Developing a creative, make-it-up-as-you-go attitude can really do wonders within the communications field. In college, we have little room to develop critical thinking skills since we are have been taught what/how to think starting as early as elementary school. In a workplace, your boss will never hand you a nicely outlined prompt for you to highlight and circle. Here there are no guidelines. Here there are no rubrics of how to successfully approach a project. There is only a client/supervisor with an idea you must breathe life into correctly, the first time you approach it.

I hope this post will help others out there, rather it be a student or a professor, to see where they can strengthen themselves to prepare for a smooth transition into the professional world of communications.

Good luck out there,

Script3transp

“Think About What Could Go Right”

Quote1

I could not be more happy to announce my new position as Marketing Coordinator at a corporate law firm with over 5 national locations in the United States. As Marketing Coordinator, my job description ranges from event specialist, website designer, content curator, graphic design artist, administrative assistant and project manager.

So many hats, so little time.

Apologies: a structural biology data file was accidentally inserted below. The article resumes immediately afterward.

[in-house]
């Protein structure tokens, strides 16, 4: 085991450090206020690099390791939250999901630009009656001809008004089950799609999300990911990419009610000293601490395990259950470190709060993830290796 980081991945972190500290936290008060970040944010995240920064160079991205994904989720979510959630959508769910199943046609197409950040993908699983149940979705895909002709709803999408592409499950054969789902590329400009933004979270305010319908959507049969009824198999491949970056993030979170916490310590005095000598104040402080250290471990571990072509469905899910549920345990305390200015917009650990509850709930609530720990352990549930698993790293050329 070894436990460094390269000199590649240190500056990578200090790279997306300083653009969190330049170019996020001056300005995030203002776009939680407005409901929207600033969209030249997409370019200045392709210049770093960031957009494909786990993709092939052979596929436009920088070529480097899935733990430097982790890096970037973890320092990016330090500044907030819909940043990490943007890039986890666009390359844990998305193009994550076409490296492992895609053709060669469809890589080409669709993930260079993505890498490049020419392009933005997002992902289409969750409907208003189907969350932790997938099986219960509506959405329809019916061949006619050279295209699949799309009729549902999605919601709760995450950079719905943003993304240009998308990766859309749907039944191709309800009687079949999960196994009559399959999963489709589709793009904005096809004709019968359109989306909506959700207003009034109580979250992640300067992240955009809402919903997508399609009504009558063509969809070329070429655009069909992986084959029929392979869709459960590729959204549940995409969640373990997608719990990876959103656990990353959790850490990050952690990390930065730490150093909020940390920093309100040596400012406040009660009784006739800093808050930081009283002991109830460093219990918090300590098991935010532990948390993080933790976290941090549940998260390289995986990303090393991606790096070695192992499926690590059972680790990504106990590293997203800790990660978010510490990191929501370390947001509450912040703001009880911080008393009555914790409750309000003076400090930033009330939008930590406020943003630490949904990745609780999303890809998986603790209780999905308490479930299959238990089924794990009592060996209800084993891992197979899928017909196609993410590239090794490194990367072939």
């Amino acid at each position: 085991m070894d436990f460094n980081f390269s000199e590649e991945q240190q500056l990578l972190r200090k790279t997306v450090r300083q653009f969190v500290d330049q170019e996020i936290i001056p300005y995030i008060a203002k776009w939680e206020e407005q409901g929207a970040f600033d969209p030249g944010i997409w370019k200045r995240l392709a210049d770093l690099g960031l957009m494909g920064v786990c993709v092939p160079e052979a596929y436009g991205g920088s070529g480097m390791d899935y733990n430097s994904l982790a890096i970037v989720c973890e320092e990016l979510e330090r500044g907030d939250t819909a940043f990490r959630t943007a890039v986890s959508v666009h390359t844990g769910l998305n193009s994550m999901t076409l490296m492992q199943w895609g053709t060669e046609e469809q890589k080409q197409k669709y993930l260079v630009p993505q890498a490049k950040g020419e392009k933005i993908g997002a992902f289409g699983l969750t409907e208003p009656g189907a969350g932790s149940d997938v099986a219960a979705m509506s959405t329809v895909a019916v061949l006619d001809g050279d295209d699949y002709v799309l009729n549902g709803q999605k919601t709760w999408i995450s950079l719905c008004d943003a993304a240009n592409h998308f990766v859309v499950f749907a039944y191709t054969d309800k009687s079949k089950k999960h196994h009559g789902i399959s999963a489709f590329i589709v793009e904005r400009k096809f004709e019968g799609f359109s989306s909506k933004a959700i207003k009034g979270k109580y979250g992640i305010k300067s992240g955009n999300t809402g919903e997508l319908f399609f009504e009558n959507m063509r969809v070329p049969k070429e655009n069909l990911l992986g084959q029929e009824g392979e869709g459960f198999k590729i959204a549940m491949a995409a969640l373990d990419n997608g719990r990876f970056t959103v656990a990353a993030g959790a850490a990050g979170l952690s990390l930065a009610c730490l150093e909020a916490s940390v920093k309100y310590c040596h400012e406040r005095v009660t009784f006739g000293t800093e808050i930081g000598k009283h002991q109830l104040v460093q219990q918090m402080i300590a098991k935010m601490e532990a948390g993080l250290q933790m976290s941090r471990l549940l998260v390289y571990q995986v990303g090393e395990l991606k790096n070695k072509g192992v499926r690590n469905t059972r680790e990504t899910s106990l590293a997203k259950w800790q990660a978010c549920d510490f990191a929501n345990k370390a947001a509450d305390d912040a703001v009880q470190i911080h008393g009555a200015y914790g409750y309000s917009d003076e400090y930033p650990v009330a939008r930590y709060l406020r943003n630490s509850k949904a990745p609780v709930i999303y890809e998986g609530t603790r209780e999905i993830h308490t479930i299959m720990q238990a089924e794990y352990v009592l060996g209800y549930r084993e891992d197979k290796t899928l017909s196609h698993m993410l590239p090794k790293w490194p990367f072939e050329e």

In preparation, I’ve been brushing up on my many talents and refreshing my mind with some motivational quotes. I am positive I will be able to fill this role, but as any human, I have moments of nervousness. That’s where the quote above comes into play!

I am a strong believer in exerting positive energy into the universe to receive positive outcomes. That’s why, when my mind begins to flutter with anxieties I like to refer to this colorfully designed quote, “Think about what could go right.”

I found it a couple of years back and I often come back to it in times like these. The abstract strokes and colorful hues alone elicit happiness and positivity.

Starting anything new can be exciting and fun. I plan on making the best of every situation that comes my way and hope for the absolute BEST.

What’s something new that you’ve tried lately?

Sending good vibes your way,

Script3transp

How to Attract Sponsors Online (Step-By-Step)

“Patience is bitter, but its fruit is sweet.”
― Aristotle

Building your site’s domain authority (DA) can take months, even years. Once you gradually start to grow your site’s street cred. on the web, you’ll see followers subscribing and soon enough the sponsorship/partnership emails will come pouring in. Remember to take baby steps and whatever you do don’t get ahead of yourself. Try not to accept the smaller stuff and hold off for the larger partnerships, it will make your site a lot more valuable to companies if you don’t work with just anyone.